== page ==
A very short intro to Making Thinking Visible in your classroom. Part 3

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Going back to basics before we say goodbye!!!

Wrapping up this mini-mini course on Making Thinking Visible. Ron Ritchhart lists the eight cultural forces that should be present in any culture of thinking. The presence of these forces in a way ensures that thinking is present in your classes.

Expectations: that is students need to know what we really expect from them. They cannot find themselves amidst unknown goals. SO be very clear about what success looks like. Share it with them.

When we work with thinking in class we trigger lots of student-student interaction allowing for more and more learning to happen. Not just what the teacher wants the students to learn but what students themselves can learn among them.  The learning is enriched and students co-teach with us.

Find as many opportunities as you can to make your students think. Tweak your traditional activities, your international exams activities, ask them the powerful question: What makes you say / think / feel that? Encourage them to expand their thinking. There are a number of ways we have to make them think. Profit from those. Use them continually, till you can ‘t live without them!!

The environment in which your lessons take place is also important. The physical context in which learning takes place has a say in the thinking of your class. Do your walls show the thinking that is taking place in your lessons? Are they a  picture of the thinking processes of your students? Can they see their processes pictured there? I leave you this link for you to read when you have time.


Are you modeling your thinking processes to your students so that they see how you think? Do you speak as you solve an exercise or draw something on the bb? Do you share what you are doing and why to your students? You are the best model they can have. So push yourself to be a thinking model to them. Say: I connect that to…I can see that you are making an inference. This is my evidence. What is yours?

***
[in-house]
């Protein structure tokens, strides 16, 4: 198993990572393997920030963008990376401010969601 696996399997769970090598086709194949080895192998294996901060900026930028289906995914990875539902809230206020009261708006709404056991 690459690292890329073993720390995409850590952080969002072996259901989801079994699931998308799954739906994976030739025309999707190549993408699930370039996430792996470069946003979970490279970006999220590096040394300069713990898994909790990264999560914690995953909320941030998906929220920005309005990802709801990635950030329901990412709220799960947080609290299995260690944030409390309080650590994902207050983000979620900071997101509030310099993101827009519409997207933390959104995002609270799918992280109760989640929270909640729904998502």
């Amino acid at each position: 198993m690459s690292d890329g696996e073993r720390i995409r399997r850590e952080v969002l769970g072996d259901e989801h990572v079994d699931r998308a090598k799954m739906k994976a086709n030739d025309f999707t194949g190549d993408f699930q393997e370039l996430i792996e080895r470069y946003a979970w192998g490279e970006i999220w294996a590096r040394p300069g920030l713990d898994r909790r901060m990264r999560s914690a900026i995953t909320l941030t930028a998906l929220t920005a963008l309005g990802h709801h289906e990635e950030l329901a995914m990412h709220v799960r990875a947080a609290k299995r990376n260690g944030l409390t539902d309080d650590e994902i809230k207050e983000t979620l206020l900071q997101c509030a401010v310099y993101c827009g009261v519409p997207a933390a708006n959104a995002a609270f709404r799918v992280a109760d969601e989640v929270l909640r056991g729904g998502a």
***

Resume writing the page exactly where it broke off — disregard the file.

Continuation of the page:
Model model and model

We cannot emphasize enough how important it is to allow time for the thinking to take place in your classes. Ask yourself after every class: To what extent have I given my students the time to think, reflect, share, comment, ask questions? If you think you did well, good for you!! Keep on doing it. If you feel more could have been done, make amendments to your next lesson plans to make sure you allow your students to think. This does not need to happen every class but make sure you have some thinking time in the week.

The thinking routines are a great technique to help students think just following a few steps. The important thing here is to do this often so that students learn the routines and can eventually use them on their own when they are confronted with a problem to solve, something they have to study. If they have learned to see and recognize their thinking processes they will be able to apply them when they need them. But not only consider the thinking routines. There are other ways in which to make our students think like tweaking traditional activities, using the language of thinking in the class, asking the powerful question: what makes you say that?

And last but not least, the language of thinking (for me) is the most important aspect which can make a huge impact in our lessons as far as thinking is concerned. Change your language, include a lot of thinking words, make comments as said before when students speak: That is an opinion. Or ask them: Is that your opinion or can you back it up with evidence from the text? What can you infer from the text? What do you wonder?  Enrich your vocabulary with the language of thinking and you will have given them a gift for life. When you have lots of time constraints, institutional demands or just too many things to tackle, do not despair: Use a rich language of thinking and you will still be having a huge impact on the learning of your students. This especially applies to international exams demands.

I leave you a checklist (pdf) to assess to what extent these cultural forces are present in your classrooms. This is a personal checklist, just for you. (Self Assessing CoT_EN)  Go through it. Answer the questions to yourself. Answer them sincerely and draw plans upon your results. Before answering, think what would anyone see if he/she walked into your classes? Then plan your next steps based on your honest answers.

This is the end of this very short intro to Making Thinking Visible. I hope you have enjoyed the ride!

More to come!


María Barberis
María Barberis

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